Evaluation of Student Performance

  • 40% required homework, quizzes, and other assignments.
  • 30% Exam 1 (Monday, October 17, 7-9pm, Wngr 212).
  • 30% Exam 2 (Monday, November 7, 7-9pm, Wngr 212).
  • Practice problems provide simple examples for you to check whether or not you understand the material as you go along.  They will not be graded.  Sometimes solutions will be posted.  At a minimum, you should read each practice problem and make sure that you know how to do it. If you can't, ask for help!
  • Required problems will be graded.  Solutions will be posted online.  Assignments turned in after solutions are posted can earn at most 50% of the total points.  Very late assignments will earn less.  It is a good idea to turn in what you have done by the due date, and, if necessary, the rest later. Please consult the instructor for special circumstances.
  • In 400/500 level classes, some of the required problems and probably one problem on the final exam will be marked as "Challenge" problems.   500-level students are required to do these Challenge problems.  400-level students are not necessarily expected to do them.  However, those students who hope to get an A are encouraged to do so.  While it may be possible for a 400-level student to get an A without doing any Challenge problems, it may be difficult.  (In PH 320, they are optional and don't count for anything--just fun.) Grading of the Challenge problems will be quite strict; we won't even look at them unless they seem to be clearly written, coherent, complete, and essentially correct.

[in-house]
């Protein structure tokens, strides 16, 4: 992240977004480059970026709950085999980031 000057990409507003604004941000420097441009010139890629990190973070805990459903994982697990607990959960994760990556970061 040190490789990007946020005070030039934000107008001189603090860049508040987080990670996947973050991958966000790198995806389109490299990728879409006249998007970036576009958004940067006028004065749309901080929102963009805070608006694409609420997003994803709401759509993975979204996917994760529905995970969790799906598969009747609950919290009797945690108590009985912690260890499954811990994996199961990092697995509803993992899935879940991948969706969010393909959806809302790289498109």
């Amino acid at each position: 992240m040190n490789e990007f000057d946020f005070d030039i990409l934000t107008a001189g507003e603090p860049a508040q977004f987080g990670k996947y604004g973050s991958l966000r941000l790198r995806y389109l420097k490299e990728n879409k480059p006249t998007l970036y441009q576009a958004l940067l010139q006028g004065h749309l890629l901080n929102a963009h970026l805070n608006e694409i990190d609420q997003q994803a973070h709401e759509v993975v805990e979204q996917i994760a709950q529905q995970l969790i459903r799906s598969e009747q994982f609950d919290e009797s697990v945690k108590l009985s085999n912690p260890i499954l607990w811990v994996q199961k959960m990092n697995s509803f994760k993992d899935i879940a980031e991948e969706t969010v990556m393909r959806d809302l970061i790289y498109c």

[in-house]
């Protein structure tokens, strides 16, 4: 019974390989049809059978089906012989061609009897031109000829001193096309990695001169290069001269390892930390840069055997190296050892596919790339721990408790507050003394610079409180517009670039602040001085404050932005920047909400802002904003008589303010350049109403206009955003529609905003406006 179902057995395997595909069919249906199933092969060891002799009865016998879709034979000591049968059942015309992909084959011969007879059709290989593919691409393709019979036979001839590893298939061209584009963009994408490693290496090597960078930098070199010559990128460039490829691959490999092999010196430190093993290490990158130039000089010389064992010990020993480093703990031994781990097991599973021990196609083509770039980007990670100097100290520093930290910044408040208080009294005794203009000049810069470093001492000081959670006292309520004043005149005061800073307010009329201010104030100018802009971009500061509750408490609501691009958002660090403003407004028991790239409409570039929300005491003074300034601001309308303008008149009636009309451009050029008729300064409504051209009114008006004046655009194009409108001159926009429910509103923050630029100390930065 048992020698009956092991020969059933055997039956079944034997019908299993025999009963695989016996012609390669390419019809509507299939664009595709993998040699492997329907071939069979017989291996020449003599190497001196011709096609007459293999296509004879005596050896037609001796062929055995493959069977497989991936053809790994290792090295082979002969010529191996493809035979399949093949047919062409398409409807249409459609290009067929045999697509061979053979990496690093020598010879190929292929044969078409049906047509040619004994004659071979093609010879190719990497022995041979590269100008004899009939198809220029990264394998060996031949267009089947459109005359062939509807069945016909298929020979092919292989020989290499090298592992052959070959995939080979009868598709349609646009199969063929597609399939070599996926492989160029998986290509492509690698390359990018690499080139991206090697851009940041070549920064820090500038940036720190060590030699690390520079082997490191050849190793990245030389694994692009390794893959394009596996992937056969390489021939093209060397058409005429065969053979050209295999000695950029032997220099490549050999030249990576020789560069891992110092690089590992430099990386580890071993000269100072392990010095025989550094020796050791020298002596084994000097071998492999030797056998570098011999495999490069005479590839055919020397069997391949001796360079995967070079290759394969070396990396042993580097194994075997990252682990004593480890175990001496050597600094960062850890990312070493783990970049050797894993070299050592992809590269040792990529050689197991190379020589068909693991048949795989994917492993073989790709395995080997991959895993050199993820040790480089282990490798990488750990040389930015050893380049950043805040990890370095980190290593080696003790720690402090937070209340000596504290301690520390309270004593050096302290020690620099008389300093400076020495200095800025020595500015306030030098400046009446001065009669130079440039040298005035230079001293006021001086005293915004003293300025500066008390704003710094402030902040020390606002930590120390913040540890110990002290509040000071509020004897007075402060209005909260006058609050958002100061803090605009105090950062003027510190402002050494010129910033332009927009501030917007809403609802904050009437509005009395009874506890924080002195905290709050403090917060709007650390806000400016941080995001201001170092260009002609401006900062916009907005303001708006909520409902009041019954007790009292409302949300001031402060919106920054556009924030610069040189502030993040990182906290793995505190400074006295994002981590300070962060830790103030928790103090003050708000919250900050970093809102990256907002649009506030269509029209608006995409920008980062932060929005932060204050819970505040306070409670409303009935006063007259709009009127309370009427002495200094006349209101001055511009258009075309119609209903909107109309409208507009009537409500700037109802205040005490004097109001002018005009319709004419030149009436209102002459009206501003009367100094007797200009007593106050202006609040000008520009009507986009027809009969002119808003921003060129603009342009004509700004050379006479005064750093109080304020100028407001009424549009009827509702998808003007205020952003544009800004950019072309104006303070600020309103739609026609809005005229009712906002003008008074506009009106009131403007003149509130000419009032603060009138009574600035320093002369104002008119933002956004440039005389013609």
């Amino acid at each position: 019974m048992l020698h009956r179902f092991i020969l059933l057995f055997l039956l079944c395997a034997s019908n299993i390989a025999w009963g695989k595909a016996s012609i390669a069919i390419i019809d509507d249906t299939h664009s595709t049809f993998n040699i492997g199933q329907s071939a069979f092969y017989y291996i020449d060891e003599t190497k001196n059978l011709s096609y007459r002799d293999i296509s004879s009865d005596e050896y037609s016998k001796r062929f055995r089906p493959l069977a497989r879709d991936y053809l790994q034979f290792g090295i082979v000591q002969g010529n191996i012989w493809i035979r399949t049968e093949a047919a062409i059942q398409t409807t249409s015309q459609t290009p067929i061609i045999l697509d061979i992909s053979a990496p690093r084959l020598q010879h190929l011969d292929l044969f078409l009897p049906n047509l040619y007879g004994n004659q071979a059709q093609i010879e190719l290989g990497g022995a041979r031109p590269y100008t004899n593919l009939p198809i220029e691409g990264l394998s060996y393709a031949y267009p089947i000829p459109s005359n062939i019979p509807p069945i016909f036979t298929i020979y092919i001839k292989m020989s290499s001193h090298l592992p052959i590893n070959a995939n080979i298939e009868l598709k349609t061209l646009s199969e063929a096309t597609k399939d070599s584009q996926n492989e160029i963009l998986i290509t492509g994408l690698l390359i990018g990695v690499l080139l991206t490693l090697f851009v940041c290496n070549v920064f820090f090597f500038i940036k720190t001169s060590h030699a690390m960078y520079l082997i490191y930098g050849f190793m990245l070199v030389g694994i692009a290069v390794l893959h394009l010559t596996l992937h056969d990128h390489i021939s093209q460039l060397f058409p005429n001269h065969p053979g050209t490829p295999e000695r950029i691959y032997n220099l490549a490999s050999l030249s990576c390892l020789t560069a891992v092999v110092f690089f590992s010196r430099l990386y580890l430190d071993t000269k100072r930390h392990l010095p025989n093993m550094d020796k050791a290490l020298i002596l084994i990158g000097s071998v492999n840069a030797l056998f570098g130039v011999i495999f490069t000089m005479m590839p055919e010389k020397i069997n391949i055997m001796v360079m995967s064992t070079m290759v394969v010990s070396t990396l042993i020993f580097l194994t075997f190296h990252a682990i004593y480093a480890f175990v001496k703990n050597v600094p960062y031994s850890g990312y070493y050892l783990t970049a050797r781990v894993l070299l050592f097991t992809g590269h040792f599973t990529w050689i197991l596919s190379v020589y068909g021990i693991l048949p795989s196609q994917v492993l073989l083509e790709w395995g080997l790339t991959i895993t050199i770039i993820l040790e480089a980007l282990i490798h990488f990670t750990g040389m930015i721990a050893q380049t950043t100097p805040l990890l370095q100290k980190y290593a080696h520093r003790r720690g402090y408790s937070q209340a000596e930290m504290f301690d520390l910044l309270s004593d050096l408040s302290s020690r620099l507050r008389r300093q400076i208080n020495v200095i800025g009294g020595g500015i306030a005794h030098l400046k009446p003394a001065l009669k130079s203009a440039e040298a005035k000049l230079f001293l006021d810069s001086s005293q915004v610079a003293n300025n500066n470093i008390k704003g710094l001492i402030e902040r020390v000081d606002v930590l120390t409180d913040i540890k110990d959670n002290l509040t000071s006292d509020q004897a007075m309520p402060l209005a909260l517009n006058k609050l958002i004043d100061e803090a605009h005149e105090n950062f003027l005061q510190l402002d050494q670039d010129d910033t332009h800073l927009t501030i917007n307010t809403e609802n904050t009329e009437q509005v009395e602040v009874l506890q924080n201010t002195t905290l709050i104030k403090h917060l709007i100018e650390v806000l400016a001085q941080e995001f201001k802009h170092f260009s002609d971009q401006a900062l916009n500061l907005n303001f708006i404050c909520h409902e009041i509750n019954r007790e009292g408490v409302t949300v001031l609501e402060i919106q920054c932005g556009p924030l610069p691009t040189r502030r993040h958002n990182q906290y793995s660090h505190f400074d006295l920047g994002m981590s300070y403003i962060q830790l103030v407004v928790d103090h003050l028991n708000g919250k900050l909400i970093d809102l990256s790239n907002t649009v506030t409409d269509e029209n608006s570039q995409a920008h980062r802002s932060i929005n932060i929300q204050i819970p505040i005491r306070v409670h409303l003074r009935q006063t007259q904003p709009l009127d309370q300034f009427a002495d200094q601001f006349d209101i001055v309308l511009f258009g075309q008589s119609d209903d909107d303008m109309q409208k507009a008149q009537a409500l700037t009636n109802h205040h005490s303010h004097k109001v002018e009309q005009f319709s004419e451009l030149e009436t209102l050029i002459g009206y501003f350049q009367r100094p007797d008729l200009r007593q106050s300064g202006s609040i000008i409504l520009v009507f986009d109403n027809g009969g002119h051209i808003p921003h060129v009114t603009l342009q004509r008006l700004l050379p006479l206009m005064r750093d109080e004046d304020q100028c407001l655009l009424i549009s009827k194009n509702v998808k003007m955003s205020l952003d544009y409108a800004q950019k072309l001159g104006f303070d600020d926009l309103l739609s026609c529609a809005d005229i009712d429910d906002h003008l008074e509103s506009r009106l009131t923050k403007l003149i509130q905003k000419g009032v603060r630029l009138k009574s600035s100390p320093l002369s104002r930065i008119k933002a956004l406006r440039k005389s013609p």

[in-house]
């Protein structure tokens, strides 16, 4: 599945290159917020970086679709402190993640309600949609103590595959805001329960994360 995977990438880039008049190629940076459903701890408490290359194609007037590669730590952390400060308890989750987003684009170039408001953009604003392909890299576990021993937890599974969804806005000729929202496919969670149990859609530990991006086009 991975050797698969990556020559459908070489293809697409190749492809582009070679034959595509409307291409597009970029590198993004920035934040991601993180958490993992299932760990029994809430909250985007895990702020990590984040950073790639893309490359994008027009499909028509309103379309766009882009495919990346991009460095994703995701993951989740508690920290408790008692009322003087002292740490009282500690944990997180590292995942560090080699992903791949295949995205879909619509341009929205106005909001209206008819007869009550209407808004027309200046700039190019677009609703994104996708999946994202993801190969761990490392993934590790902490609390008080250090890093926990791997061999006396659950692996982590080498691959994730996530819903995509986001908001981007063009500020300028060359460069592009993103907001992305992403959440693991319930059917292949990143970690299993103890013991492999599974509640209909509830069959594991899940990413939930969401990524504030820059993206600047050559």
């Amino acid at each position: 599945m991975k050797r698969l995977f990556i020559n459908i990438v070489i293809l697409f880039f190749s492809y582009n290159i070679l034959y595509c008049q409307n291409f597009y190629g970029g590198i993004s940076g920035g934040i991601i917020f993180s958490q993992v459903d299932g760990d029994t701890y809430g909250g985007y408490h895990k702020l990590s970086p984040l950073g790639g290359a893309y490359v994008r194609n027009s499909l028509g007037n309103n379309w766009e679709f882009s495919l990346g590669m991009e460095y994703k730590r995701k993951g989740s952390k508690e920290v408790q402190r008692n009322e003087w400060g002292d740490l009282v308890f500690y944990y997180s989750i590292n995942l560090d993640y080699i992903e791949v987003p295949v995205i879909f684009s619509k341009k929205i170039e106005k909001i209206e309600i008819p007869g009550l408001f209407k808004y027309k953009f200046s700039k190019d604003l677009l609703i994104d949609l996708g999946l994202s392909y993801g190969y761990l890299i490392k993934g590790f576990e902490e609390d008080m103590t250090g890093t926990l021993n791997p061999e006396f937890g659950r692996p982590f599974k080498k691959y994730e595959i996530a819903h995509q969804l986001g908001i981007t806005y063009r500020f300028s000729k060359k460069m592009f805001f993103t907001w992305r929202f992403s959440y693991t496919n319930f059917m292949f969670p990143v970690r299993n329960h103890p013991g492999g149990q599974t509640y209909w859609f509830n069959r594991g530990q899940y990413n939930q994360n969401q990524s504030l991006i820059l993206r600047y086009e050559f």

Statement of Expectations for Student Conduct

Students will be expected to abide by all university rules regarding student conduct and academic honesty, in particular, see: link to University Rules.

Additional Ground Rules

Science is inherently a social and collaborative effort, each scientist building on the work of others. Nevertheless, each student must ultimately be responsible for his or her own education. Therefore, you will be expected to abide by a number of Ground Rules:

    1. We strongly encourage students to work with each other, more advanced students, the TA, and the professor, on assignments. However, each student is expected to turn in assignments that have been independently written up. In other words, the final synthesis must be entirely your own. This applies also to, and especially to, computer generated worksheets. If you work with someone on a computer project, do not get locked into writing the solution together. You will end up turning in the sameassignment.